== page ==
ThrowbackTimes Wimbledon: Goran Ivanisevic writes the most beautiful tennis story

“Equipped” with two shirts and three racquets, a former three-time finalist Goran Ivanisevic traveled to what could have been his final Wimbledon in 2001, ranked 125th and almost forgotten! The Croat had a few rough years behind him, struggling to find the form and motivation and battling with a severe left shoulder injury, with everything starting after that 1998 Wimbledon final defeat to Pete Sampras in five sets. Before this tournament, Goran had failed to reach an ATP semi-final since Basel 1999, opening the 2001 season with a Challenger in Heilbronn and playing at that level for the first time since 1991! In those days, Ivanisevic could have lost to anybody. He proved that at Queen’s, where world no. 194 Cristiano Caratti defeated him 6-3, 6-4, a player with three ATP wins on grass in an entire career! Despite all that, the organizers decided to give Goran a wild card for Wimbledon, and Goran turned it into one of the most colorful tennis stories ever after becoming the lowest-ranked champion at the world’s most prestigious event.

In the final, on July 9, in what was known as “People’s Monday,” Goran prevailed over Patrick Rafter 6-3, 3-6, 6-3, 2-6, 9-7 in three hours and two minutes to complete his fantastic journey and finally win a Major title on the court where he suffered three heartbreaking losses between 1992-1998. Goran became the first player with a wild card who went all the way and the third unseeded one after Boris Becker in 1985 and Richard Krajicek in 1996. It was one of the biggest stories in the sport at that time, and the crowd of 150,000 devoted fans welcomed him in the hometown of Split. Goran opened his historic campaign on court 13 against the Swedish qualifier Fredrik Jonsson, beating him 6-4, 6-4, 6-4 for the first Major victory since the Australian Open 2000! He scored one break in each set to book a place in the second round, saying that he should have been on the operating table instead of the court, still eager to give his best.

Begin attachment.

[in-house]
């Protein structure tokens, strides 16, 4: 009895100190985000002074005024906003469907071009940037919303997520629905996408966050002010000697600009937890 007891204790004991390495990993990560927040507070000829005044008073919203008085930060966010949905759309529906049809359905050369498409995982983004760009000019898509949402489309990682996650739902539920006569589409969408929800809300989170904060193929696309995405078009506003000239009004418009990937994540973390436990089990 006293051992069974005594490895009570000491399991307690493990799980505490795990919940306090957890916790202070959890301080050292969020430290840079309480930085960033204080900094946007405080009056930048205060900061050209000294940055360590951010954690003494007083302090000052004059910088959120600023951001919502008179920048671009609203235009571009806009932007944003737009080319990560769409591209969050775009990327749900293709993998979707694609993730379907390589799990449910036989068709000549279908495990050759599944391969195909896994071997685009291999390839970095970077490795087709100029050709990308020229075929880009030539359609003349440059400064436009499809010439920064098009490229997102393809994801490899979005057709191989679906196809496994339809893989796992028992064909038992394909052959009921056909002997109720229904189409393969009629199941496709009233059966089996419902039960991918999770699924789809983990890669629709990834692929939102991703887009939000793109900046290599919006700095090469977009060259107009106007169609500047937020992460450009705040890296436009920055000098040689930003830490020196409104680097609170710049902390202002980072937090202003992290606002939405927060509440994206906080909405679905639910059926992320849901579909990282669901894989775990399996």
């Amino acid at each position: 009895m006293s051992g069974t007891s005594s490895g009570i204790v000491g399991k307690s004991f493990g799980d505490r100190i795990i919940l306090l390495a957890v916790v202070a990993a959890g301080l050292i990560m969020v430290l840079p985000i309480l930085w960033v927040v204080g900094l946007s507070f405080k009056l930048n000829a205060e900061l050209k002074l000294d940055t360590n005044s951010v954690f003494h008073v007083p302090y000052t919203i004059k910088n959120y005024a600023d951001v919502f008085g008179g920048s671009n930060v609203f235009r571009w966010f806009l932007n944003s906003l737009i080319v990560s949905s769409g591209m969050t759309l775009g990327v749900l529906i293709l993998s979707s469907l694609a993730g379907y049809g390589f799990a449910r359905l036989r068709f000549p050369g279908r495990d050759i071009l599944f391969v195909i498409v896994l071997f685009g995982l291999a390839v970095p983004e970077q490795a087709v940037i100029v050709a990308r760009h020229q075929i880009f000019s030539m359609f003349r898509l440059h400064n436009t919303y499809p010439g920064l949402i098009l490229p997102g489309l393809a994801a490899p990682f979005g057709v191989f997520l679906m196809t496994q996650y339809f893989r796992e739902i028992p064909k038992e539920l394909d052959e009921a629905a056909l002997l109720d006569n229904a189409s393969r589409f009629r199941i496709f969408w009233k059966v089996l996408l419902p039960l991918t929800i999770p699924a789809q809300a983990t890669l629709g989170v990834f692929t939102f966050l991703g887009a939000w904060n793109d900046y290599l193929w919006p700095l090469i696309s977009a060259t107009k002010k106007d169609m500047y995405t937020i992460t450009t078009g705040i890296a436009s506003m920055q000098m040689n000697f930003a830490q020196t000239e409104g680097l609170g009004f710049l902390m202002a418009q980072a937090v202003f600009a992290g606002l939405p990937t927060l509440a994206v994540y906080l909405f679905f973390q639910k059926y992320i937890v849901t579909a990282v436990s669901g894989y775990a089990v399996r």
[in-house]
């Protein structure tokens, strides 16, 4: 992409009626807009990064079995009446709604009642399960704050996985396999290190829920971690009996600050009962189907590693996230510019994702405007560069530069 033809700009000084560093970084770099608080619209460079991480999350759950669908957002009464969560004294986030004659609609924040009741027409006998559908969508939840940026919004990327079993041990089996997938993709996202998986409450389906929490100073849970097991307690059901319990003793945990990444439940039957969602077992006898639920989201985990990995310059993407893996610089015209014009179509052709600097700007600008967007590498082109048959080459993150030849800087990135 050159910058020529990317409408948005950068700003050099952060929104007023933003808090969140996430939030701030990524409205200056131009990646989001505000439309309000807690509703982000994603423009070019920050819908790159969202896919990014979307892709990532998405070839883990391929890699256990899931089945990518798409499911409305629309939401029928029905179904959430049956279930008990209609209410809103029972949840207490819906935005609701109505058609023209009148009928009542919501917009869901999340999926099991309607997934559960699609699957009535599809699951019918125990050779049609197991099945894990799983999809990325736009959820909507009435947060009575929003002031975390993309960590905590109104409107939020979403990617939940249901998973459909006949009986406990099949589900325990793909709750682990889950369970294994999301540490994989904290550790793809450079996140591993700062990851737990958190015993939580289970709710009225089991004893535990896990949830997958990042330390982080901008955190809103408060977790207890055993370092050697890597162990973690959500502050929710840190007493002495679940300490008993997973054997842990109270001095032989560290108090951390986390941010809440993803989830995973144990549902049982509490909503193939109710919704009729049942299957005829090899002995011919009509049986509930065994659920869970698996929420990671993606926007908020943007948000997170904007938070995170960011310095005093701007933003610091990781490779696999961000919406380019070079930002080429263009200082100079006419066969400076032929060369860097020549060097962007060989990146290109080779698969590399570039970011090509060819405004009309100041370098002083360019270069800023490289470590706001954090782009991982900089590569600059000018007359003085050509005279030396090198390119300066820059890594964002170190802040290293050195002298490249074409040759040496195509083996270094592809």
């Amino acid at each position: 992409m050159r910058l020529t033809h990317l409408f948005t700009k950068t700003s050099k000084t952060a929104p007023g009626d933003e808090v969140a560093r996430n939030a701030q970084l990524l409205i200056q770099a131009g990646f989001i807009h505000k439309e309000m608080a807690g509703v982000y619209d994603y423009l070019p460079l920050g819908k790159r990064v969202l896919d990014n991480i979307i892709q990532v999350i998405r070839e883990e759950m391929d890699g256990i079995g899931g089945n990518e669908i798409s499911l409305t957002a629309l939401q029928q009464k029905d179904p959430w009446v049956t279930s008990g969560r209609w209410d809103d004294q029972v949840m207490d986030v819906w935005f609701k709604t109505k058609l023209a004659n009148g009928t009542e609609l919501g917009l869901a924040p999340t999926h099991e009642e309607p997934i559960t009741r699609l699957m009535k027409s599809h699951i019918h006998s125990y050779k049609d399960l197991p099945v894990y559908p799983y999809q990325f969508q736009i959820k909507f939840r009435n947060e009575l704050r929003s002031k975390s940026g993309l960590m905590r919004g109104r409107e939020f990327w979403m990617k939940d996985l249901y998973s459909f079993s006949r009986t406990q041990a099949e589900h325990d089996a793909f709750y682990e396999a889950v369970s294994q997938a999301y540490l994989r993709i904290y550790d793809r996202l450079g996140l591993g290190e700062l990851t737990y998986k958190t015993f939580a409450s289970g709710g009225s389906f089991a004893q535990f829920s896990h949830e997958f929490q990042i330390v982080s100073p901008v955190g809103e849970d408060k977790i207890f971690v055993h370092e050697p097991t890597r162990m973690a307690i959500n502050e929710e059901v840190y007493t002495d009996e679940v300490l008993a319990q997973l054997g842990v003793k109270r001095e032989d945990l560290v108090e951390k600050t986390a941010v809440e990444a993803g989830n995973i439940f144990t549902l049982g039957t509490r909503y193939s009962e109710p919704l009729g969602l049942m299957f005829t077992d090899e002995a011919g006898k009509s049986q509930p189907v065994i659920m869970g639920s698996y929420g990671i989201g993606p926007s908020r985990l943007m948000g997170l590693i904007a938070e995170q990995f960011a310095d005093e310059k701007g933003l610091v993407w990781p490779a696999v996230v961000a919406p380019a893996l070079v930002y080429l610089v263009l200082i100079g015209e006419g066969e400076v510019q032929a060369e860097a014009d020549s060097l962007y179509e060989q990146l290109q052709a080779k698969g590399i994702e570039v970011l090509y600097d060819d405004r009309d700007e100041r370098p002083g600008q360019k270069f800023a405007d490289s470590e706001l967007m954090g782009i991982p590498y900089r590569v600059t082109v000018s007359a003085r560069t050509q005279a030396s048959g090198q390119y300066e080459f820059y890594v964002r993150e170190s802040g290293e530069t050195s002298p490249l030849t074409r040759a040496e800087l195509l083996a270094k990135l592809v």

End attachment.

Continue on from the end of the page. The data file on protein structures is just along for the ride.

In round two, Ivanisevic ousted Carlos Moya 6-7, 6-3, 6-4, 6-4, firing 34 aces and saving three out of four break points to reach the last 32, winning two Major matches for the first time since the 1999 US Open. The third round brought a tough encounter against the American bomber Andy Roddick, who made Wimbledon debut that year. Ivanisevic hit 42 aces and faced only three break chances to grab the spot in the fourth round, playing like in his best days and dropping five points on serve in the first two sets! In the encounter’s last game, Andy had a break point that could have brought him back to the scoreboard, but Goran took a small break and fired three aces to seal the deal. Greg Rusedski fell 7-6, 6-4, 6-4 in under 90 minutes in the last 16, as they lost just nine points on the first serve in total! The Croat didn’t have to play against break points, stealing Greg’s serve once in sets two and three for a place in the seventh Wimbledon quarter-final, where nobody expected him!

In 2001, Goran Ivanisevic claimed the Wimbledon crown ranked 125th.

Things were becoming serious, and Ivanisevic started to believe this could be his year after beating the young Russian Marat Safin 7-6, 7-5, 3-6, 7-6 in two hours and 27 minutes to enter the last four. Both players claimed one break of serve, and the more experienced Croat won both tie breaks to seal the match and book a clash with the local favorite Tim Henman. That turned to be one of the best Wimbledon semi-final encounters ever, with Goran overpowering Tim 7-5, 6-7, 0-6, 7-6, 6-3 in just over three hours and three days of action, as the rain went on to interrupt the action on several occasions, which pretty much saved Ivanisevic! There were only five breaks in the entire match (three in the third set alone), and Henman had more chances. He finished the clash with ten points more on his tally but failed to cross the finish line when he had the opportunity. Goran won the opening set with three return winners at 6-5 that gave him a precious break.